The musical scene was as weird as she describes it, an unbelievable mix of country and rock and disco and pop and soul and funk still somehow inhabiting the same playlist on the same fifty thousand-watt clear-channel AM powerhouse, WPGC...but I was a couple years older than Michele, and Washington wasn't much like New York. No baseball, for one thing; no high-profile clubs like Studio 54, either. That kind of action was all up in Georgetown, and nobody paid attention to that sort of thing except for the kind of people who cared what the small band of DC socialites did with their spare time. I wasn't one of them.
My life back then revolved around work, school, Civil Air Patrol (which had lost a lot of its attraction since the great lust of my life was off in college) and the SF conventions that took up at least one weekend evey month from March (Balticon, over Easter Weekend) through August (August Party) . I was spending my paychecks from High's Dairy Stores on records, booze (all praise to the split drinking age, which allowed a mature-looking 18 year old to by rum by the half gallon!) and letting Dad carry my gas and insurance charges...it was probably the best summer of my life, and it's really irritating that I can't remember more than a few flashes of it here and there. Well, I have some pix to remind me of the good times in some of these boxes somewhere, I'm sure.
What I do remember is that I wasn't paying a whole lot of attention to the world. When you grow up in the Washington suburbs, you hear so much about the Federal government and international affairs that you either get hooked on it and become a poli-sci major with ambitions of getting into Civil Service or some other federal job, or you tune it out and get on with the important stuff in your life, like Drinking and Driving and Playing Music Really Loud.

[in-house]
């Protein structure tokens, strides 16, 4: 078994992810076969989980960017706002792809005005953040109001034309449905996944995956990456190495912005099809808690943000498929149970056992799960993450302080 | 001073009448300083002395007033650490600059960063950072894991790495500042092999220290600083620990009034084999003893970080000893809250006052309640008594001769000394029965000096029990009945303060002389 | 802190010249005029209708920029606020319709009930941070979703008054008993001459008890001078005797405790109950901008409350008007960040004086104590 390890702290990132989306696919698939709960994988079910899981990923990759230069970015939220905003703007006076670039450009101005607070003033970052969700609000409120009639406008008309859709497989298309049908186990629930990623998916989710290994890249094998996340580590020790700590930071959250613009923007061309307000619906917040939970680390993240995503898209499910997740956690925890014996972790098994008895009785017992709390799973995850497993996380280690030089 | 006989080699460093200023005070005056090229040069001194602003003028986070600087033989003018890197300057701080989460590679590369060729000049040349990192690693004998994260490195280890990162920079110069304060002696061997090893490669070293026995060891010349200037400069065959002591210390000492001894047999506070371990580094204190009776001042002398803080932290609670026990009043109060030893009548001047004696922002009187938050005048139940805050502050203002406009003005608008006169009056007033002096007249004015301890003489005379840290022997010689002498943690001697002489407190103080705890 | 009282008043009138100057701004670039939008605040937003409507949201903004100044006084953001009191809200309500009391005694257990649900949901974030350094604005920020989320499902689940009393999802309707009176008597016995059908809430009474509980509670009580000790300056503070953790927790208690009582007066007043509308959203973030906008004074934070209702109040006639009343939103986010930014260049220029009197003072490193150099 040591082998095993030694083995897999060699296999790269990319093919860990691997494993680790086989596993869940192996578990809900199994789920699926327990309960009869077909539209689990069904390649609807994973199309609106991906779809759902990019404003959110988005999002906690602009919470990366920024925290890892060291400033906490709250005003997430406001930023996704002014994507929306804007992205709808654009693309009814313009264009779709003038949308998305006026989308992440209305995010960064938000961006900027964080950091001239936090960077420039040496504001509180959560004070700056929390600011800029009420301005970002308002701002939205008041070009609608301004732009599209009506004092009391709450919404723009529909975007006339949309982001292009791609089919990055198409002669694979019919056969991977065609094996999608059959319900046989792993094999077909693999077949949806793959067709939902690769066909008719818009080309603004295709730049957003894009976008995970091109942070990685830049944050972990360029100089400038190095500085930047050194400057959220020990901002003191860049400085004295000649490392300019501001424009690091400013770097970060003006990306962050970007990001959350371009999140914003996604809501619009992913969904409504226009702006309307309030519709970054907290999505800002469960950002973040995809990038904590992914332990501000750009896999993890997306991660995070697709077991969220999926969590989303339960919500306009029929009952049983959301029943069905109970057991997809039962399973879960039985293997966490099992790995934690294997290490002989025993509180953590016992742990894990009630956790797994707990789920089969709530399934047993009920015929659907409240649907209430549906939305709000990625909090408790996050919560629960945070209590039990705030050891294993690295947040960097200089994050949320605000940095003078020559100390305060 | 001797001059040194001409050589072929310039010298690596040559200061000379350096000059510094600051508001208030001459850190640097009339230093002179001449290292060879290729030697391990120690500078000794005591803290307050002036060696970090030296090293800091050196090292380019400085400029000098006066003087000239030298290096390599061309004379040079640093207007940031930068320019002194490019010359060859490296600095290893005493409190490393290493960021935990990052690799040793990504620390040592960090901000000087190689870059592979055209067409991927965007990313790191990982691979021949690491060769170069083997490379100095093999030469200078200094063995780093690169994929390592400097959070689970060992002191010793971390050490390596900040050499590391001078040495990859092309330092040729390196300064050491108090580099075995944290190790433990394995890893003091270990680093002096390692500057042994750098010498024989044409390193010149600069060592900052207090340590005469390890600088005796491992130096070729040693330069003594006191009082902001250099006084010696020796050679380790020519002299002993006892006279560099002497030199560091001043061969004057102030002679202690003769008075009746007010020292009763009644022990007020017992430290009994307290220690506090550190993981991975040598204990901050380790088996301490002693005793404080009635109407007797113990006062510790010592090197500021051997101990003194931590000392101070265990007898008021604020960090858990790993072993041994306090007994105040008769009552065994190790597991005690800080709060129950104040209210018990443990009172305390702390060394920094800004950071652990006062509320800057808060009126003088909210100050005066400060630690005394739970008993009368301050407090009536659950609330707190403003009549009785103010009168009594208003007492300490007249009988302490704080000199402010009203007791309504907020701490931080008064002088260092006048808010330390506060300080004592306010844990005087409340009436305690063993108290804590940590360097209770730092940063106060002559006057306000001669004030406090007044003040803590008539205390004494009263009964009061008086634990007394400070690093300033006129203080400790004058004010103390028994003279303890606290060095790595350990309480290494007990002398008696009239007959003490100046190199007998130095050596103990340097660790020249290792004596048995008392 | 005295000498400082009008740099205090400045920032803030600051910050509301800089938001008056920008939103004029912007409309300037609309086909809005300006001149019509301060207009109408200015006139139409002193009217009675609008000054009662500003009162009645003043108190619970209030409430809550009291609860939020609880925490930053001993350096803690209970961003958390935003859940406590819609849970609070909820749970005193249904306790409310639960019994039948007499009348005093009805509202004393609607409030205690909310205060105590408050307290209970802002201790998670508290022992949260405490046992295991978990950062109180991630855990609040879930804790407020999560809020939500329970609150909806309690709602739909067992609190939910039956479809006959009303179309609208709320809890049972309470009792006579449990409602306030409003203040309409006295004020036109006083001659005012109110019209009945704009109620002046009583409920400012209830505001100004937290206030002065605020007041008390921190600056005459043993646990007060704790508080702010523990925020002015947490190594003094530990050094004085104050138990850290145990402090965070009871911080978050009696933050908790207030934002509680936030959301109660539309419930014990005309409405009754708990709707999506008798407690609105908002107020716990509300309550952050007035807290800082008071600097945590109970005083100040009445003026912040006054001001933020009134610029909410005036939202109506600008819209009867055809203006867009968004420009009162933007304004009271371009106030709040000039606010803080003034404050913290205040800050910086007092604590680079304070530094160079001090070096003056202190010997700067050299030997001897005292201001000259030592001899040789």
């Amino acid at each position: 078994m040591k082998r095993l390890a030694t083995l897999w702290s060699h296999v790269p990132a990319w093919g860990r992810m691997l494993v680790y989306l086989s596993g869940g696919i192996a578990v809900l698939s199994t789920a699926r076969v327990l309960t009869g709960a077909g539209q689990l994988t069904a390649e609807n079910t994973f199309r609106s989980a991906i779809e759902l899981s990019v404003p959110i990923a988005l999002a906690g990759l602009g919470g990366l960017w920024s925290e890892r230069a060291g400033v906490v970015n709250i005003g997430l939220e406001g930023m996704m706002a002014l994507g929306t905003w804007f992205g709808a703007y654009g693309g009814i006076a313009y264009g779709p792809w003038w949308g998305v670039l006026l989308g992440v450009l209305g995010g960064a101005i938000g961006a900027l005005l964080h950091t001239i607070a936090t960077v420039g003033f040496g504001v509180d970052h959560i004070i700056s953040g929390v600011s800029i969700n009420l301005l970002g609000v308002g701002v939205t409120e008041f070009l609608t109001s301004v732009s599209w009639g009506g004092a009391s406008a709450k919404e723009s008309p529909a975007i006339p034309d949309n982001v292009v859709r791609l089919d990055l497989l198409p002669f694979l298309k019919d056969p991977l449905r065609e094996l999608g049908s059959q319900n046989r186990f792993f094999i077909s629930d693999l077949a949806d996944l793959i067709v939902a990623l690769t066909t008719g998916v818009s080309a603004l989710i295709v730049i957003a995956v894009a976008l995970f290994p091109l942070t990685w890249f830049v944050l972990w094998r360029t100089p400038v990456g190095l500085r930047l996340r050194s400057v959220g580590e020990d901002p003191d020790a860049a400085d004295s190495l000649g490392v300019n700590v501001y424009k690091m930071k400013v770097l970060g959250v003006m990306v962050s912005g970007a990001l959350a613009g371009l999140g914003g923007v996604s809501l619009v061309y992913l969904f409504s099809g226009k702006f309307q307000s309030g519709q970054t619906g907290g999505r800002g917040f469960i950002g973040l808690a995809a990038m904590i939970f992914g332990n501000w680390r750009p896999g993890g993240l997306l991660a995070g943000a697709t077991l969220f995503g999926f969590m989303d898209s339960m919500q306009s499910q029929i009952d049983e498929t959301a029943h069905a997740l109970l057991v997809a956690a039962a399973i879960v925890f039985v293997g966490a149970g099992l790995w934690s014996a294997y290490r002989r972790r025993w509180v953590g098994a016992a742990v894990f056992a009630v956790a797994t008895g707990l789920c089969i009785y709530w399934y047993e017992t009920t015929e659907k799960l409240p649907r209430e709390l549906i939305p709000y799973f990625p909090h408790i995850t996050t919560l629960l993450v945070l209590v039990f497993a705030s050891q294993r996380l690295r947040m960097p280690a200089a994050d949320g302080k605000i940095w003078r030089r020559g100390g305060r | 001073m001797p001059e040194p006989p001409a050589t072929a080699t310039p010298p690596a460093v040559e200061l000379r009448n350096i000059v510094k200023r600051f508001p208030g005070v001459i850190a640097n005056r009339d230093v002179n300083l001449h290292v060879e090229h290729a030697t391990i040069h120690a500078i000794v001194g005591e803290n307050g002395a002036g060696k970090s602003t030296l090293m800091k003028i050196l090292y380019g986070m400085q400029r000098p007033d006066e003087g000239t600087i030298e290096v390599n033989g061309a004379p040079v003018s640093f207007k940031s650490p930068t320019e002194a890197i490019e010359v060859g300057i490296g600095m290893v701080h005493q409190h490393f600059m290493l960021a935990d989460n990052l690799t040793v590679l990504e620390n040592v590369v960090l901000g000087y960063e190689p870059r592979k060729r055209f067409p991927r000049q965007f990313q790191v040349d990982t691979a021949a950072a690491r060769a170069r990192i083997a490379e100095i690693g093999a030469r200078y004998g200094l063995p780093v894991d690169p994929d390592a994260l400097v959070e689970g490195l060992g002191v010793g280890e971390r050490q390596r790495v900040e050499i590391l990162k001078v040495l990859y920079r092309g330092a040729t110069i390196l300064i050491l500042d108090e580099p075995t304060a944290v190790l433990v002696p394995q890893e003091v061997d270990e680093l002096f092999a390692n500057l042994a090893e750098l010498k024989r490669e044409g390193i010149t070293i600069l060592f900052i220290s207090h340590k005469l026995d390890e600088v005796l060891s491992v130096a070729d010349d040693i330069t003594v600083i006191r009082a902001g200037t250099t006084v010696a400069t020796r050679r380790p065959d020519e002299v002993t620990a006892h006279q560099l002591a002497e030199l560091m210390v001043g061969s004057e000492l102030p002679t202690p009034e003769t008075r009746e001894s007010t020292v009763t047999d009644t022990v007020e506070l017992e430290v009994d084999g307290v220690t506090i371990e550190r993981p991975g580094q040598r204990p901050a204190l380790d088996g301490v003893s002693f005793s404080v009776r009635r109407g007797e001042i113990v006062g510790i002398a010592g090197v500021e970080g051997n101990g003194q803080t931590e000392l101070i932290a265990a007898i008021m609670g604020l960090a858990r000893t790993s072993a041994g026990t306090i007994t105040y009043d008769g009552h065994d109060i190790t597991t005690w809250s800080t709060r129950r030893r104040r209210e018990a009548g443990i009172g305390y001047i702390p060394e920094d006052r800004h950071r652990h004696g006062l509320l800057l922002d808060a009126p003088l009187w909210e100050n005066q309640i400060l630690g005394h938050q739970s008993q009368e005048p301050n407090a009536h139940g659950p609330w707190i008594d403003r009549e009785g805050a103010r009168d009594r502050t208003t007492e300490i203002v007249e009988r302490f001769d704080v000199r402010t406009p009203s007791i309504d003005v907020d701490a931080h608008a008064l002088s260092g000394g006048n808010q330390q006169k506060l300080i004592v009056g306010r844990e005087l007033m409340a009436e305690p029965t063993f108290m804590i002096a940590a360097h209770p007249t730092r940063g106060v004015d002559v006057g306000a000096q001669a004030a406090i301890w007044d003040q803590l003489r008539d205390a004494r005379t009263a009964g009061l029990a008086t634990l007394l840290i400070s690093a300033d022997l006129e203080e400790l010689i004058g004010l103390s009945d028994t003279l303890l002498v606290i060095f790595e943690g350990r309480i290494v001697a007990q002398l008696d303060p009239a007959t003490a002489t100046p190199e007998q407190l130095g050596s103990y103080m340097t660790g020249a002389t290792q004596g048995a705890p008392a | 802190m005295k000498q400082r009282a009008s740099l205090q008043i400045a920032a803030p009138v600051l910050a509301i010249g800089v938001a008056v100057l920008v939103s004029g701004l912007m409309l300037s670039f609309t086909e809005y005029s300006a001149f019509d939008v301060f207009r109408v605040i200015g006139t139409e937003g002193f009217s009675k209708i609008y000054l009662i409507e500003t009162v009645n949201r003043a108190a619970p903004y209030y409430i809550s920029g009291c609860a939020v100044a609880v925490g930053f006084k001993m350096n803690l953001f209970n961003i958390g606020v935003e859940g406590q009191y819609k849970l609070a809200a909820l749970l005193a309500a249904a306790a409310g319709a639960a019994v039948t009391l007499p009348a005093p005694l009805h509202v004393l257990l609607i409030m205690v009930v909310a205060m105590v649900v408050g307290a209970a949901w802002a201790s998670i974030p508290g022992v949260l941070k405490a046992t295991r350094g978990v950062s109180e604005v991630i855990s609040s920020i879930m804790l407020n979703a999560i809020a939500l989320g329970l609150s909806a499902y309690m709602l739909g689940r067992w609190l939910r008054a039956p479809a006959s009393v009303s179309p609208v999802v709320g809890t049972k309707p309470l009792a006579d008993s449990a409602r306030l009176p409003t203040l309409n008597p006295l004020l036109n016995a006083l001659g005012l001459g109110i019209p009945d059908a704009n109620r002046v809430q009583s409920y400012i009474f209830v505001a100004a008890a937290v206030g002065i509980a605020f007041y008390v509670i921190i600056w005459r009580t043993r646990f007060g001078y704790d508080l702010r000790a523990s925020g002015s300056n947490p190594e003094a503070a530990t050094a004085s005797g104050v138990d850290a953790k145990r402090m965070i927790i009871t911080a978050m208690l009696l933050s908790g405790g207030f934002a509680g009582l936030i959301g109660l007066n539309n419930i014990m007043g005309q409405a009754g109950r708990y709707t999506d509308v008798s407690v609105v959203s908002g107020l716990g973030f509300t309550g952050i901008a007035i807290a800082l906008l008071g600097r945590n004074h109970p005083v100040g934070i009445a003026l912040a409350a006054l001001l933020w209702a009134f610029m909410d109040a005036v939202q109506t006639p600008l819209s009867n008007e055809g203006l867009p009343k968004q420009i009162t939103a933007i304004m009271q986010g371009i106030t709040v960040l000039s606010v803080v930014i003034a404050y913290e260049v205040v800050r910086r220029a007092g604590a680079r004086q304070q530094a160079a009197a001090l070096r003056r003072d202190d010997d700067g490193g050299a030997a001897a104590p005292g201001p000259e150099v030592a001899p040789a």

There was nothing like the Son of Sam craziness going on in Washington, just the usual humdrum bureaucratic crazy of a city too energetic to be really Southern any more but too laid-back and lazy to really fit in with the rest of the Boston/New York/Philly axis.
I had no real clue what I was going to do with my life at that point, since all of my shots at an ROTC scholarship had fallen through (oh, the Marines had me on the standby list for PLC, but even at 17 I knew that was just "No, thanks" in a kinder tone) and in those days you couldn't get financial aid unless you were dirt poor. Which, perversely enough, we weren't. Dad had just retired from the Air Force and was barred from working with computers for a year, which meant we were getting by on his pension, disability and GI Bill payments since he was going to night school in College Park to get a BS in Accounting that he didn't really need. The bottom line was that for the tax year of 1976 we'd had a pretty decent income (E-7 over 20), good enough to bar me from student loans or any other kind of aid.
Which is how I wound up financing my year at Prince Georges Community College through the Capital Milk Producers Co-op Credit Union, one $500 loan at a time. Through PGCC I discovered D&D and my friends Richard and Mark, and the rest is history.
It occurs to me that one good reason for keeping an LJ is so I'm not looking back at today from 2031 wondering WTF I was doing and having to consult Billboard's Top 40 lists to figure out what music I was listening to...because in 2004 that would be no help at all, y'know.